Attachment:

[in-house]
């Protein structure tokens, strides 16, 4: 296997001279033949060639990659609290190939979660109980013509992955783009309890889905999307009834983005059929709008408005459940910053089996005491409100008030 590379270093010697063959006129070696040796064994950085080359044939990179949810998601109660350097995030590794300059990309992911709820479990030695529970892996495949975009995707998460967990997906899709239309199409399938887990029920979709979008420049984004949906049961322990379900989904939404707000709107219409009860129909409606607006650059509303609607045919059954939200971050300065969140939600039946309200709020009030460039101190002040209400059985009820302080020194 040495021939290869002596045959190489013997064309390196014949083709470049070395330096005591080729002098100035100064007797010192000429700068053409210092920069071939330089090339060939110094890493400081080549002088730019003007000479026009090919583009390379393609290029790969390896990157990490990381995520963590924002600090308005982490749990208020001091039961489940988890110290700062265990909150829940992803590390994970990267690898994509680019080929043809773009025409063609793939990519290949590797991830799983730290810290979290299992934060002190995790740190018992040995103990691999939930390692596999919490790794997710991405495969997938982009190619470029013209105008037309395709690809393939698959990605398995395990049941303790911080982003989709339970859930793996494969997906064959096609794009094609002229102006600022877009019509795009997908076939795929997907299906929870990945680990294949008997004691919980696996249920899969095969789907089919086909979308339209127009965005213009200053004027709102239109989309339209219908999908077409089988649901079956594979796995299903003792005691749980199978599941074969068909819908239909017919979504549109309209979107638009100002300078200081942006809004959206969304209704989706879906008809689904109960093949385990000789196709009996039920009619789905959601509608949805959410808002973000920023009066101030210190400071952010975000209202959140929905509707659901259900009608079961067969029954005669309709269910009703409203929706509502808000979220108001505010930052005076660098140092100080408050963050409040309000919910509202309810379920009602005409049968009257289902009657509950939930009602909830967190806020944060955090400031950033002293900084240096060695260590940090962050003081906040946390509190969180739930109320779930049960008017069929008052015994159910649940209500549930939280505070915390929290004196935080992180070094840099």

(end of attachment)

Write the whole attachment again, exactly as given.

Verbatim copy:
[in-house]
């Protein structure tokens, strides 16, 4: 296997001279033949060639990659609290190939979660109980013509992955783009309890889905999307009834983005059929709008408005459940910053089996005491409100008030 590379270093010697063959006129070696040796064994950085080359044939990179949810998601109660350097995030590794300059990309992911709820479990030695529970892996495949975009995707998460967990997906899709239309199409399938887990029920979709979008420049984004949906049961322990379900989904939404707000709107219409009860129909409606607006650059509303609607045919059954939200971050300065969140939600039946309200709020009030460039101190002040209400059985009820302080020194 040495021939290869002596045959190489013997064309390196014949083709470049070395330096005591080729002098100035100064007797010192000429700068053409210092920069071939330089090339060939110094890493400081080549002088730019003007000479026009090919583009390379393609290029790969390896990157990490990381995520963590924002600090308005982490749990208020001091039961489940988890110290700062265990909150829940992803590390994970990267690898994509680019080929043809773009025409063609793939990519290949590797991830799983730290810290979290299992934060002190995790740190018992040995103990691999939930390692596999919490790794997710991405495969997938982009190619470029013209105008037309395709690809393939698959990605398995395990049941303790911080982003989709339970859930793996494969997906064959096609794009094609002229102006600022877009019509795009997908076939795929997907299906929870990945680990294949008997004691919980696996249920899969095969789907089919086909979308339209127009965005213009200053004027709102239109989309339209219908999908077409089988649901079956594979796995299903003792005691749980199978599941074969068909819908239909017919979504549109309209979107638009100002300078200081942006809004959206969304209704989706879906008809689904109960093949385990000789196709009996039920009619789905959601509608949805959410808002973000920023009066101030210190400071952010975000209202959140929905509707659901259900009608079961067969029954005669309709269910009703409203929706509502808000979220108001505010930052005076660098140092100080408050963050409040309000919910509202309810379920009602005409049968009257289902009657509950939930009602909830967190806020944060955090400031950033002293900084240096060695260590940090962050003081906040946390509190969180739930109320779930049960008017069929008052015994159910649940209500549930939280505070915390929290004196935080992180070094840099």